Green Building Blog

low cost eco-building

Best books on eco-housing August 29, 2012

The Birth of an EcovillageZero-carbon Homes: A Road MapGreen Architecture: The Art of Architecture in the Age of Ecology (Architecture & Design)Local Sustainable Homes: How to Make Them Happen in Your Community

Having just spent the last two months reading about eco-housing I have compiled a list of what I consider to be the best books about housing, home and eco-housing. These books encompass a broad interest in the physical architectural design of an eco-house, alongside the important social elements of how people live together and communities function.


More useful books April 19, 2010

Filed under: Useful books — naturalbuild @ 10:01 am

  Broome, J (2007) The Green Self-build Book: How to Design and Build Your Own Eco-home. Green Books, Totnes.

This British book is packed full of case studies but also useful reflective chapters on issues such as design for longevity. It’s recent publication makes it particularly useful in this quickly evolving field. Contains a good chapter on the implications of Pattern Language.

  Burnham, R (1998) Housing Ourselves: Creating Affordable, Sustainable Shelter. McGraw-Hill Professional.

This is an American book and slightly dated but the only book I have found so far which explicitly links sustainability with affordability. It is a mixture of ‘how to’, numerous examples, and reflection about the need and impediments to affordable eco-housing. I particularly like the chapter (2) on Antecedents for Affordability which links the ideas of Henry David Thoreau with the American dream of housing for everybody. It also outlines a proposal (Chapter 8) for a new theory of affordable housing using modular design.


Rethinking design: Pattern Language

Filed under: Academic articles on green building,Useful books — naturalbuild @ 9:41 am

 Alexander et al. (1977) Pattern Language: Towns, Buildings, Construction. Oxford University Press, New York, pp.1171.

Pattern Language is a way in which to approach architectural design and town planning to maximise the enjoyment and use of the space for people. It is about ensuring that design is for people rather than just to look good. The ‘language’ creates a detailed understanding of how each house (and town) should be to maximise comfort, utility and enjoyment. Despite being three decades old it contains a huge number of rules for design which we appear to be ignoring to our detriment. For example, on the matter of home ownership it suggests that “people cannot be genuinely comfortable and healthy in a house which is not theirs” (p.393). However, this does not mean everyone should own a home, instead “keep the emphasis in the definition of ownership on control, not on financial ownership. Indeed, where it is possible to construct forms of ownership which give people control over their houses and gardens, but make financial speculation impossible, choose these forms above all others” (p.394). Other rules include 159. Light on two sides of every room, and 197. Thick walls. It also advocates modest dwellings, where a house for one person would be single room with a number of alcoves and “the entire house may be no more than 300 to 400 square feet” (p.391).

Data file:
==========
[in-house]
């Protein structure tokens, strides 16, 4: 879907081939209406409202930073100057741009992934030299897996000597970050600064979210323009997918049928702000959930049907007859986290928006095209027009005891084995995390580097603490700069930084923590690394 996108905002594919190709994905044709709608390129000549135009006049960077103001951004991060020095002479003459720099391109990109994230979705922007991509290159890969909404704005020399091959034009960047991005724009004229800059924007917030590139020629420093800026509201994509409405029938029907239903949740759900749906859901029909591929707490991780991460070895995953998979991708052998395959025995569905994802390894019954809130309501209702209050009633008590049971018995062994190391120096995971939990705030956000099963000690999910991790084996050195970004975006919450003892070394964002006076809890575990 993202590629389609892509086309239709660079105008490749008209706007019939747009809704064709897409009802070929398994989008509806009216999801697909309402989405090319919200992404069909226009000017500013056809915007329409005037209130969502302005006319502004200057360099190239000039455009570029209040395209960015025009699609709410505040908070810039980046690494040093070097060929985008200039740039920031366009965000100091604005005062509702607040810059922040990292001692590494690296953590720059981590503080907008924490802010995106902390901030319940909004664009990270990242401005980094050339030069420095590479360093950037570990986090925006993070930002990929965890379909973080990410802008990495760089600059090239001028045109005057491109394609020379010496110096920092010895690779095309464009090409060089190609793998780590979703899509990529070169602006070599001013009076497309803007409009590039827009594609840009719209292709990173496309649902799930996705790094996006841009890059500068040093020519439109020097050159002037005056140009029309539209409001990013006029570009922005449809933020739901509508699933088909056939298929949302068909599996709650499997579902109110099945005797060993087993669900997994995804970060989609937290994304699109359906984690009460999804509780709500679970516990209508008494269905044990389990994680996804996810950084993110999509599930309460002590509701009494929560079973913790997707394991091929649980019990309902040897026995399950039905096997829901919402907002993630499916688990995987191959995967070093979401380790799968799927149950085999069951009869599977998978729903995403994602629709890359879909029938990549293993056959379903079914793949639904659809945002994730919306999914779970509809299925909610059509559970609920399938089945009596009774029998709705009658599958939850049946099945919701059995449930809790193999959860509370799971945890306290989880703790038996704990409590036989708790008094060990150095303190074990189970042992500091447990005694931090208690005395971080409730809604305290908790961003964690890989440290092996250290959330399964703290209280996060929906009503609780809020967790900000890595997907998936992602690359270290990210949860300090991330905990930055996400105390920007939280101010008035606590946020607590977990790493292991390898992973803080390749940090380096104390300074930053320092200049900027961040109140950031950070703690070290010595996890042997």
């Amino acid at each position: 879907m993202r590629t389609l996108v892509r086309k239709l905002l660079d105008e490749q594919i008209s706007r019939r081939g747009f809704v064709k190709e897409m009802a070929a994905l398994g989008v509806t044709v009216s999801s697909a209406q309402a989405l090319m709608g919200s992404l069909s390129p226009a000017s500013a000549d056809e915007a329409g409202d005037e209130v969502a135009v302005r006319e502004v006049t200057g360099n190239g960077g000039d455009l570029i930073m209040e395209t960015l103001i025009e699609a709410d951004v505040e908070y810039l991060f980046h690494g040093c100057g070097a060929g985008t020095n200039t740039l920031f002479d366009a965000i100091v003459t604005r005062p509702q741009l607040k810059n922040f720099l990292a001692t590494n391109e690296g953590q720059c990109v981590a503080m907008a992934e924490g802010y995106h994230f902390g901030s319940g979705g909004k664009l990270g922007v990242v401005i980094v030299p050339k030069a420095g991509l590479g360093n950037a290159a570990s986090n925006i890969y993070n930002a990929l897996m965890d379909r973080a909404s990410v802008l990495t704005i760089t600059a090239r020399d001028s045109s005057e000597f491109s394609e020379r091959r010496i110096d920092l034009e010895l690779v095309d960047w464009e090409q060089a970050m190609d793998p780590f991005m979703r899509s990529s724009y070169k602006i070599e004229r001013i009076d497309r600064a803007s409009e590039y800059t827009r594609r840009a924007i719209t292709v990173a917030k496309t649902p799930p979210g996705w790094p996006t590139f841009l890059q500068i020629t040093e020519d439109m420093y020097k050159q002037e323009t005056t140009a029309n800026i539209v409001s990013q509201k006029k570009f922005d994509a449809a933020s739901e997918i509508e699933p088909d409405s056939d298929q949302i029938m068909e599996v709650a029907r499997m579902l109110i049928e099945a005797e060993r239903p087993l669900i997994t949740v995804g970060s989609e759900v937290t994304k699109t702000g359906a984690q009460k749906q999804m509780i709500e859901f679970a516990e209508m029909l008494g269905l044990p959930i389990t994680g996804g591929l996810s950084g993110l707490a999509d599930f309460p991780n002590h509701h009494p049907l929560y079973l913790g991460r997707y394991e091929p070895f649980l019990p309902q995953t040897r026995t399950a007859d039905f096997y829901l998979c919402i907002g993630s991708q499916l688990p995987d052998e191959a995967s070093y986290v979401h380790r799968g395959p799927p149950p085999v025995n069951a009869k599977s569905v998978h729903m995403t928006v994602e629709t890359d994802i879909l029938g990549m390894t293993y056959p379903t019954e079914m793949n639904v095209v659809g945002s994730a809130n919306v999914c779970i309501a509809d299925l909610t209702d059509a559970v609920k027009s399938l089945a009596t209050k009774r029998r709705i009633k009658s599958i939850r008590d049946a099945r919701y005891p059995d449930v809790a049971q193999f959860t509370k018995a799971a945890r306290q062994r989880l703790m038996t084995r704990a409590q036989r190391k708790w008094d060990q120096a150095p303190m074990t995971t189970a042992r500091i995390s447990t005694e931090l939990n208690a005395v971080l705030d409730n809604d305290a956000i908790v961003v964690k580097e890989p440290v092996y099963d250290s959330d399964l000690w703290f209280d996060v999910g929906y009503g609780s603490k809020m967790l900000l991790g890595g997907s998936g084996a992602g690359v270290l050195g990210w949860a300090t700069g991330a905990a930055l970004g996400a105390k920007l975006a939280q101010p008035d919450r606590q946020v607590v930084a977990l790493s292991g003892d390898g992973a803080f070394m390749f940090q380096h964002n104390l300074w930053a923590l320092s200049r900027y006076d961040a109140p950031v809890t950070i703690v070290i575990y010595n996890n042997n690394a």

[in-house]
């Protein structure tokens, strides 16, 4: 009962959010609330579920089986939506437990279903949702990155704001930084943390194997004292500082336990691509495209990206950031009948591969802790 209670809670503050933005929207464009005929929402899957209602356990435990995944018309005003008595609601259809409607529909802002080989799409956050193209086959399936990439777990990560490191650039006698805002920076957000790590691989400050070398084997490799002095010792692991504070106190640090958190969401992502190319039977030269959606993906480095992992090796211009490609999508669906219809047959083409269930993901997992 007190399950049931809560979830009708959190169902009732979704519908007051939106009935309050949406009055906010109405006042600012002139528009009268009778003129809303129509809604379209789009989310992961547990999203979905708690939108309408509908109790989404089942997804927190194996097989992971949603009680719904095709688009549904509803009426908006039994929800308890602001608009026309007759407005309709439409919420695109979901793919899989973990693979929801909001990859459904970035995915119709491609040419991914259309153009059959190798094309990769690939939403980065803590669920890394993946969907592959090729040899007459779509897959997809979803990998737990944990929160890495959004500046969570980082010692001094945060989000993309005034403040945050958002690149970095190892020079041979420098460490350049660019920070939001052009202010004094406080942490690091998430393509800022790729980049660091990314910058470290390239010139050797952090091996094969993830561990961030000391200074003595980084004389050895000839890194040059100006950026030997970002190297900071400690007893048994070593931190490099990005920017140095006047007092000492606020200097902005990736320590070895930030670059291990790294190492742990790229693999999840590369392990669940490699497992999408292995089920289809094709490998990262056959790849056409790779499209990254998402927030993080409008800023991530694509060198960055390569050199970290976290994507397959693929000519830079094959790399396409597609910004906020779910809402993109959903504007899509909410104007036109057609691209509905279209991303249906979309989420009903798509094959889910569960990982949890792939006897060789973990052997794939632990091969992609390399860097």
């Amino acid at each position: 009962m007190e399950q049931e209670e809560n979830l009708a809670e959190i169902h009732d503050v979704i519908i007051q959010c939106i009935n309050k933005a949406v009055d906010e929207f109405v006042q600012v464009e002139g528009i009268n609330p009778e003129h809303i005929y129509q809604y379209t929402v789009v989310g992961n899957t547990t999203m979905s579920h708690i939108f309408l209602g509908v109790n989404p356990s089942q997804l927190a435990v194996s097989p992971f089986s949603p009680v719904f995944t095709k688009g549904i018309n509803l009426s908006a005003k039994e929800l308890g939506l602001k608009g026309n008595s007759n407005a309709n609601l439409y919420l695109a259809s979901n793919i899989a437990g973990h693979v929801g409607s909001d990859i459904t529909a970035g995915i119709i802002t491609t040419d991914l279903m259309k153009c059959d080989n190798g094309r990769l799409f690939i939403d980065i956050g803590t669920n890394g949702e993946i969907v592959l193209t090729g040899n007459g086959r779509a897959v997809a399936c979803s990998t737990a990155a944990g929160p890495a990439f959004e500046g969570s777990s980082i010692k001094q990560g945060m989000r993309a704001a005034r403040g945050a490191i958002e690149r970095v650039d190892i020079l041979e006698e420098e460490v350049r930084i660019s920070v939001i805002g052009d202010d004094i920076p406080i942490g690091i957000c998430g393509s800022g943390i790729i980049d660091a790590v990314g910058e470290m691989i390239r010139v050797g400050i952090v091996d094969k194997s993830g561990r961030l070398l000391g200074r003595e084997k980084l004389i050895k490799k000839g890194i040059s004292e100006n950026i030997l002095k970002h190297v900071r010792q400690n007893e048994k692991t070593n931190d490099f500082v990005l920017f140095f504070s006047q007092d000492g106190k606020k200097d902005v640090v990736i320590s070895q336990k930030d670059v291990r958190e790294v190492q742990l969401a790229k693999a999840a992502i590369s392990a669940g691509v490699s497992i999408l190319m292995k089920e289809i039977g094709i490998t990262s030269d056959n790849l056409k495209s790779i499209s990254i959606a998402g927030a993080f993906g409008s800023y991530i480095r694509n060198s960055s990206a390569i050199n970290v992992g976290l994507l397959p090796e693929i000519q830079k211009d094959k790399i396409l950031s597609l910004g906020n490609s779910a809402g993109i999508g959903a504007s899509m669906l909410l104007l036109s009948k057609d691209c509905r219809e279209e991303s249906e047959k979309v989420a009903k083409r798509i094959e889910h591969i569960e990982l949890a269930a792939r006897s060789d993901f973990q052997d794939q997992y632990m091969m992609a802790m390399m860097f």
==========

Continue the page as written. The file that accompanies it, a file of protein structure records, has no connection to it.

Useful books March 25, 2010

Filed under: Academic articles on green building,Useful books — naturalbuild @ 2:44 pm

There are a large number of books about eco-building, eco-living and eco-communities, but far fewer which deal with issues of affordability as well as sustainability. A few I have come across recently are:

Ecominimalism: The Antidote to Eco-blingLiddell, H (2008) Eco-minimalism: the antidote to eco-bling. RIBA Publishing, London

A great book which argues that careful integrated ecological design is necessary to build sustainable homes and critiques the rising use of technological fixes to ‘make a house eco’. This approach – careful design – can often also be cheaper. The book does much to dismiss many examples of inappropriate use of technology.

Kennedy, J, F (2004) (Ed.) Building Without Borders: Sustainable Construction for the Global Village. New Society Publishers, Canada.

This edited collection includes numerous examples from across the world of innovative, often low cost, green building. The book takes it remit as ‘housing the homeless without destroying natural habitats’ by exploring local traditions, how environmental building ideas have travelled, and the need for resident participation in design. Its particular focus on vernacular (everyday) buildings and its concern for inclusion and the homeless means it has a great deal to say about low cost eco-housing.

   Fosket, J and Mamo, L (2009) Living Green: Communities that sustain. New Society Publishers, Canada.

This book is packed full of examples I have not found elsewhere, with specific chapters on affordable housing and ‘greening grey’ it takes a more diverse approach as to who can live in green housing than I have seen in other books. Crucially, like all these books, it does not just mention examples, but critically reflects upon what has worked and what has not. Mostly examples from USA and Canada.

   Jones, B (2009) Building with Straw Bales: A practical guide for the UK and Ireland. Green Books, Devon.

A excellent book about straw bale building in Britian. Written by the founder of amazonnails (the leading company for strawbale design in the UK) it is packed full of examples and although is very practical in its content, it includes a useful chapter about affordability.